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7008Re: [SCA-JML] Hitoe help

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  • Anthony J. Bryant
    Jan 10, 2002
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      Ii Saburou wrote:

      > I'm trying to figure out just what pattern a 'hitoe' should be made on.
      > I'm seeing two very different garments in "Jidai Ishou no Nuikata" (JIN)
      > and was wondering if people could help me puzzle them out.

      Well, think of the word "hitoe" as comparable to the English "shirt"or "gown." Lots of
      different garments have that same name, so context is really needed. There is only one
      man's hitoe pattern when you're talking about sokutai and noshi.

      > The first 'hitoe' appears to go with the sokutai. It is only 85cm in
      > length, and the sides are not sewn together. (Page 73 in JIN)

      That's the one you need.

      > The other is listed with the Jyuu-ni-hitoe, and there is very little by
      > way of a description. However, it is 202cm in length, and it appears as
      > though the sides are supposed to be sewn together for most of the way (the
      > numbers seem to indicate 28 cm from soulder down, where the sleeve is
      > connected, then 20 cm that I assume would be open, followed by an unmarked
      > length to the bottom that I assume is closed, else why specifically mark
      > the armpit--unless that is sewn together and I have the two mixed up).
      > (See page 103, JIN)

      Unless you're planning to develop a court lady persona, you don't need *this* hitoe.

      > There are a couple of other hitoe. One on page 171 there is one that
      > appears to be a smaller version of one that wasn't actually used, but the
      > general pattern would be the same, I think. This one shows the sides sewn
      > up and the back open, which is another differens (page 171, JIN)

      I can't put my hands on the book right now, so I'll have to let this one go for now.

      > Then there is the Fujiwara Motohira's plain white hitoe. It gives no
      > indication of an opening--the sleeves seems to be completely sewn to the
      > garment without an opening at the armpits. Moreover it appears to be sewn
      > all the way down the sides. The front panels are awkward on this one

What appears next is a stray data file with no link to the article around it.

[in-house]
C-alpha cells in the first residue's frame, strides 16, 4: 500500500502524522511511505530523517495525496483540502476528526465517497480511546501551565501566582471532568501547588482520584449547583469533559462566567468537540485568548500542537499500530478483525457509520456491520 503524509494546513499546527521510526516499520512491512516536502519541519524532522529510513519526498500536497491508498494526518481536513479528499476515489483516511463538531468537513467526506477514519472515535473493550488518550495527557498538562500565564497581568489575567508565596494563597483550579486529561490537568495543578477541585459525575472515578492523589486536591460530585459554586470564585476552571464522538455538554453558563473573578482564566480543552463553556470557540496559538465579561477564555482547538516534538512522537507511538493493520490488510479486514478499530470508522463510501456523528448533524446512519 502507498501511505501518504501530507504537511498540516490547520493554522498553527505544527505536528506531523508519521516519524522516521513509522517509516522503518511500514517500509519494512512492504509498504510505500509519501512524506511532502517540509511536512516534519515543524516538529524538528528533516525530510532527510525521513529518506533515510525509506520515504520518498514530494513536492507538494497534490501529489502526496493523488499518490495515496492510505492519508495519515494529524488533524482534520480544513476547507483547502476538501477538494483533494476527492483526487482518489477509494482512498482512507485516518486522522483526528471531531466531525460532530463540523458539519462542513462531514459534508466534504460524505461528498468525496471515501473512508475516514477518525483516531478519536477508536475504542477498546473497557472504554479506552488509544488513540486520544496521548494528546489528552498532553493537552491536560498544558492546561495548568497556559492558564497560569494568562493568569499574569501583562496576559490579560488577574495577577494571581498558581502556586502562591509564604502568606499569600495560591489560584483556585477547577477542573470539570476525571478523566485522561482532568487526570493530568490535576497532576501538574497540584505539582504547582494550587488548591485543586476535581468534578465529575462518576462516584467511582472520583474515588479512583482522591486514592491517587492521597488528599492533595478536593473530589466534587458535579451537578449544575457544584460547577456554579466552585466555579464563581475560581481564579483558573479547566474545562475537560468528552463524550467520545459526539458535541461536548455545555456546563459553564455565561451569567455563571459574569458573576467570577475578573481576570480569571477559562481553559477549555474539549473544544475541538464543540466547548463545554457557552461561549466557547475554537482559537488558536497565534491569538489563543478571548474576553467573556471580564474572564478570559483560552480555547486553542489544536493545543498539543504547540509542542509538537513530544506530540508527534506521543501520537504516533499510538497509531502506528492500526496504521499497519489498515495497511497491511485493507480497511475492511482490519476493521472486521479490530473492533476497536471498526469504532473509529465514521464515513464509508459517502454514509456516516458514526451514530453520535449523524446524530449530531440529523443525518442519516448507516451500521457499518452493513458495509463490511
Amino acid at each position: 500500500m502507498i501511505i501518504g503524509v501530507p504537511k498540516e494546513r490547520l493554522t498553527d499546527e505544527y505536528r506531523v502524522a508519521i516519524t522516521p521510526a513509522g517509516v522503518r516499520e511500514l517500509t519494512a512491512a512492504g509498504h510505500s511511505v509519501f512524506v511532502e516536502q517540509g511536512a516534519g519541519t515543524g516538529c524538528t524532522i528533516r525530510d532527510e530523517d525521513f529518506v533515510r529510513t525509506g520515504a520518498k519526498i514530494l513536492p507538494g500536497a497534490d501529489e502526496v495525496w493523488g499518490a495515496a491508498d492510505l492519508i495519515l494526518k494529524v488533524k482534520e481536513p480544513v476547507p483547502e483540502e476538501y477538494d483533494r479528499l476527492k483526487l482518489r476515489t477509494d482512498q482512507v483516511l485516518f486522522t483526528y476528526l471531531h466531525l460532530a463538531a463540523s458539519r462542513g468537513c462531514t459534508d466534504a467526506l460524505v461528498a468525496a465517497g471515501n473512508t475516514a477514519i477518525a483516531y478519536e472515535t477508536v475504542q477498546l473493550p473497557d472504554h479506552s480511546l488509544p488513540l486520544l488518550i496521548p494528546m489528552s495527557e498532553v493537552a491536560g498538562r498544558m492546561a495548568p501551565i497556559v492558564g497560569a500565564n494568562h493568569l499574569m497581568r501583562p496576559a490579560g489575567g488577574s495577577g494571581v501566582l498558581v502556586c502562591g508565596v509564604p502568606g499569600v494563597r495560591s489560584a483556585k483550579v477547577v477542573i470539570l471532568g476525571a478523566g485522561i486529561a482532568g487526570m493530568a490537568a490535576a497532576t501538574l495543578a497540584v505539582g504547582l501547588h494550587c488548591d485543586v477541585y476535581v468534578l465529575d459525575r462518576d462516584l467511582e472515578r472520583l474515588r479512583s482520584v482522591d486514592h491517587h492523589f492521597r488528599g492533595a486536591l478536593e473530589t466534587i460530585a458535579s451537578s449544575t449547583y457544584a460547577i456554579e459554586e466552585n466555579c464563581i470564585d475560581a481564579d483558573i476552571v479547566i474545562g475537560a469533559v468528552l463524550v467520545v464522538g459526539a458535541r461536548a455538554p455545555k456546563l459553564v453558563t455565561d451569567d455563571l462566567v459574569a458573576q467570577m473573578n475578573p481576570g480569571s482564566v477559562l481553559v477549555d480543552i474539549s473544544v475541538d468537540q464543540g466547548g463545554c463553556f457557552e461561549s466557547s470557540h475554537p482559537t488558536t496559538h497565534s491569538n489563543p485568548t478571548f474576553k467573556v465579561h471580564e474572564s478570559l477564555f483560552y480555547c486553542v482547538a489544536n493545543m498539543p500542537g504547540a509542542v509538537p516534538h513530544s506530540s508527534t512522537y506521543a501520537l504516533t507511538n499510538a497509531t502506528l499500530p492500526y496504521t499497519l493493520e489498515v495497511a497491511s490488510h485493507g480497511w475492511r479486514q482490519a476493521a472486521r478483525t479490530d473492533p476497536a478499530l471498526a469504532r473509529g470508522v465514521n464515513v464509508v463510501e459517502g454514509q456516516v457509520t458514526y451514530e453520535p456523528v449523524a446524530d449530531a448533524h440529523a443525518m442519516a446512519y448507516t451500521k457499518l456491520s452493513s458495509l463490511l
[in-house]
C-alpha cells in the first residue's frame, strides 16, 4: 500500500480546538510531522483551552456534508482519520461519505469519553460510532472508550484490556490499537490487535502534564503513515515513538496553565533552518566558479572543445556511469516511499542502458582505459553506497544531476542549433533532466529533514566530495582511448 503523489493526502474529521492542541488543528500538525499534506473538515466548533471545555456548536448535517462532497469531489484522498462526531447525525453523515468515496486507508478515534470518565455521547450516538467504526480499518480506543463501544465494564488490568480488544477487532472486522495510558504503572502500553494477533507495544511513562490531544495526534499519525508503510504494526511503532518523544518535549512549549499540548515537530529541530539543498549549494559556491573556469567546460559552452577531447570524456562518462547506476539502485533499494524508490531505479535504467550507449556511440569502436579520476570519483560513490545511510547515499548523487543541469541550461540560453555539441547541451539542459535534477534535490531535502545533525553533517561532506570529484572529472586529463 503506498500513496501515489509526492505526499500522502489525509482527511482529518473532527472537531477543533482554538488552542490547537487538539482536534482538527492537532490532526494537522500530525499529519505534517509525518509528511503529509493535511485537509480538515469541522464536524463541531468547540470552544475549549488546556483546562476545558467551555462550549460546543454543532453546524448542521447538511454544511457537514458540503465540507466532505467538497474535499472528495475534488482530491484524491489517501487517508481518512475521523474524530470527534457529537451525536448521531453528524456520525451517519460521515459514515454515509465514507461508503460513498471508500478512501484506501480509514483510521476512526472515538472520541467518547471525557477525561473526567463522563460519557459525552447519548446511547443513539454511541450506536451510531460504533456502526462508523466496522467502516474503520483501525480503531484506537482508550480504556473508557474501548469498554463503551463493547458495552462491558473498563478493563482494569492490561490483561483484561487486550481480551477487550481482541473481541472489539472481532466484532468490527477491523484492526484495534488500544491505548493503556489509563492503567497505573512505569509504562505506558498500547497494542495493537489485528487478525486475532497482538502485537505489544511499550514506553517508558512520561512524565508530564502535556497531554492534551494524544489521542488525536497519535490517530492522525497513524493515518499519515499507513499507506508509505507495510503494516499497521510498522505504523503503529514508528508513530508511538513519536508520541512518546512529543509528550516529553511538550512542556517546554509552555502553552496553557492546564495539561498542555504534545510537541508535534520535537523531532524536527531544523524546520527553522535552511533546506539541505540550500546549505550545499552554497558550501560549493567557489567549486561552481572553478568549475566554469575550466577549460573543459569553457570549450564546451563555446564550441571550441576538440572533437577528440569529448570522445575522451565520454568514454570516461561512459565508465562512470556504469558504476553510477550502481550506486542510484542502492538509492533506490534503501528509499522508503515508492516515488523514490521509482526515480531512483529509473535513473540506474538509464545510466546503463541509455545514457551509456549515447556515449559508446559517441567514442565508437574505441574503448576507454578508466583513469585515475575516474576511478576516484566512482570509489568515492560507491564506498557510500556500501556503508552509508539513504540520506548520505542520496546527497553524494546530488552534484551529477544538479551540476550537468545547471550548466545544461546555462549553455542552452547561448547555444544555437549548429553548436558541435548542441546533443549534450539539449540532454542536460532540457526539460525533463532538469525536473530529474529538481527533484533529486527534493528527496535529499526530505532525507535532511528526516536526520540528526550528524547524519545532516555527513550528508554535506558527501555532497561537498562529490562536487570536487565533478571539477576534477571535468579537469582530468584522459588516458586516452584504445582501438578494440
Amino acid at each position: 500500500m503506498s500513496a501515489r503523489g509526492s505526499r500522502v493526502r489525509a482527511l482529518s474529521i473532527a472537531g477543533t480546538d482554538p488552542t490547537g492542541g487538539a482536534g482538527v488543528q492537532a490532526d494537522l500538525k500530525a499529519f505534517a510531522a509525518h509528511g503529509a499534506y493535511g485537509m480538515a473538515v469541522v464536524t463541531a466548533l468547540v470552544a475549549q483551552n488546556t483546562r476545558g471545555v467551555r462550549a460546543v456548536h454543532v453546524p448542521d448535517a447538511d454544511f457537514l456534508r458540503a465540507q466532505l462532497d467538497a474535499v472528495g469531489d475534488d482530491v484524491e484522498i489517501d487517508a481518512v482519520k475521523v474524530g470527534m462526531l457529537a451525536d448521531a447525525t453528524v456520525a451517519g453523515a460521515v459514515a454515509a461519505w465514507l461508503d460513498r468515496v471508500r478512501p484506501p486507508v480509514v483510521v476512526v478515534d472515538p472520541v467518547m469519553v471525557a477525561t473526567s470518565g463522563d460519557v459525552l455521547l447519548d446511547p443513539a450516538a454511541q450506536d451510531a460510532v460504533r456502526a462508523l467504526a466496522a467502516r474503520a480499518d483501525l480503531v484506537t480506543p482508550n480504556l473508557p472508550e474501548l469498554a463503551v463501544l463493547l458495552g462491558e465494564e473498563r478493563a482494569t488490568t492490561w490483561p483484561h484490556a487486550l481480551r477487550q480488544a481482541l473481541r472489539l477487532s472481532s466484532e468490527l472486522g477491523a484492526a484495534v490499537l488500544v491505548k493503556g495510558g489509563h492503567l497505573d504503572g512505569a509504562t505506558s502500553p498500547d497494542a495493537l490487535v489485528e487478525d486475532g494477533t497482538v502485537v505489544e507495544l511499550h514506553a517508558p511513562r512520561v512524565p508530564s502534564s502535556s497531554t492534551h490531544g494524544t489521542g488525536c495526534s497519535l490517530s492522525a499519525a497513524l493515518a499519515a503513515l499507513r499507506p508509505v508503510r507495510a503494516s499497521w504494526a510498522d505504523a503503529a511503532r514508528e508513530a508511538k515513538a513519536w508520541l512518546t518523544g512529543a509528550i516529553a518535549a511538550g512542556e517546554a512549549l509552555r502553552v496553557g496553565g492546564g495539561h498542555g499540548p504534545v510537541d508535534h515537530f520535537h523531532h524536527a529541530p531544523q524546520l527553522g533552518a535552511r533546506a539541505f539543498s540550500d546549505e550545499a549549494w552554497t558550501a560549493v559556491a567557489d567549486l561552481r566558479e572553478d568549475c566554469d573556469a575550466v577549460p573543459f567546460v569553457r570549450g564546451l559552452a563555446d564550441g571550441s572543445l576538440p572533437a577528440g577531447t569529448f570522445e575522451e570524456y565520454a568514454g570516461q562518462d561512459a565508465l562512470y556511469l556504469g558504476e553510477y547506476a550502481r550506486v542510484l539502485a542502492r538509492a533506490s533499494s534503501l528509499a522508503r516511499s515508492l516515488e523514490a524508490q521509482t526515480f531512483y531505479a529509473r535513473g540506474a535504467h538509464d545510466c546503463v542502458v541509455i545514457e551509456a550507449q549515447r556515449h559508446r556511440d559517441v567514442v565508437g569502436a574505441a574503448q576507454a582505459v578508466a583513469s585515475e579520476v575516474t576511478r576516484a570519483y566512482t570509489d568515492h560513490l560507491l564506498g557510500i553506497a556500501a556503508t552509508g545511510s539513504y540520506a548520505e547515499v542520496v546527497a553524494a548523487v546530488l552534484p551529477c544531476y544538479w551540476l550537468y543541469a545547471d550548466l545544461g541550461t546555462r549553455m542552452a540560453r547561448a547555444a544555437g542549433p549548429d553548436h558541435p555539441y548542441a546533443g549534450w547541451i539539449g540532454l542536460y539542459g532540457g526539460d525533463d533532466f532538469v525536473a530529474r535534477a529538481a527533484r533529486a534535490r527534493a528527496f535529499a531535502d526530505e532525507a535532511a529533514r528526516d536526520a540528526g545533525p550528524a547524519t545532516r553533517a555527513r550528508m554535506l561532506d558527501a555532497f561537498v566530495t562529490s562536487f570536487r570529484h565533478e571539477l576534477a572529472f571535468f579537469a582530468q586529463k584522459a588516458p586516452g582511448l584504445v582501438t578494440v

> (IMHO)--it almost seems like they were sewn on backwards from the normal
      > garment. I'm not sure if this is a common garment or an exception. (Page
      > 178 JIN)

      If you see the word "hitoe" on a garment that's cut like a kimono, it means
      "underwear" -- unlined garments (which is what hitoe means: hito, one, and e, layer)
      of that type, whether for men or women, were typically used for wear under other

      > Then there is 'Dai yon onzo' hitoe which appears to be the hitoe for a
      > 5-layered imperial combination. It also appears to have the sleeves
      > completely sewn on, and at least appears to be connected all the way down.
      > (Page 208, JIN)

      Wimmin's stuff again? <G>

      > The latter patterns appear to be more complex versions of the garment, but
      > I'm not sure if they are typical of garments in the Heian Jidai, which is
      > why I am focussing on the first two.
      > Reading the Japanese classic, "Tale of Genji" it seems that giving someone
      > a 'layer' of clothing was rather common. Furthermore, men gave to women
      > and vice versa, and I seem to recall that Genji was wearing one of the
      > garments he had taken from one of his many interests (Locust shell? I'll
      > have to find it again).
      > If this happened--men and women exchaning clothing--it would seem that the
      > garments should not be gender specific. Since the only two garments that
      > I have so far found to be non gender specific appear to be the hitoe and
      > kosode, with the latter appearing to be more in use in the later periods,
      > the hitoe would seem to be the garment being discussed.

      Under robes are under robes; the cut is generally close enough. <G> The formal hitoe
      worn with sokutai and noshi is, however, a very specific garment, and could well be
      called "hitoe no akome" as that's more what it looks like than anything else.

      > Otherwise, what garments are they giving after these intimate moments?
      > Would people keep closets of garments in case you had a romantic encounter
      > and needed to give the person a parting gift?*

      It would be underrobes, the closest thing to unisex they had. That is, kimono-like

      Usually, however, you give someone a *real* garment; a ho, a noshi, a karaginu --
      something like that.

      > Furthermore, if this is the garment being exchanged (the hitoe) what
      > guidelines should I follow for the pattern? I guess I need to know what
      > makes it a hitoe--not the length, not the fabric, not the collar, not the
      > sides--just the fact that it was a single layer worn next to the skin?

      Bingo. <G>

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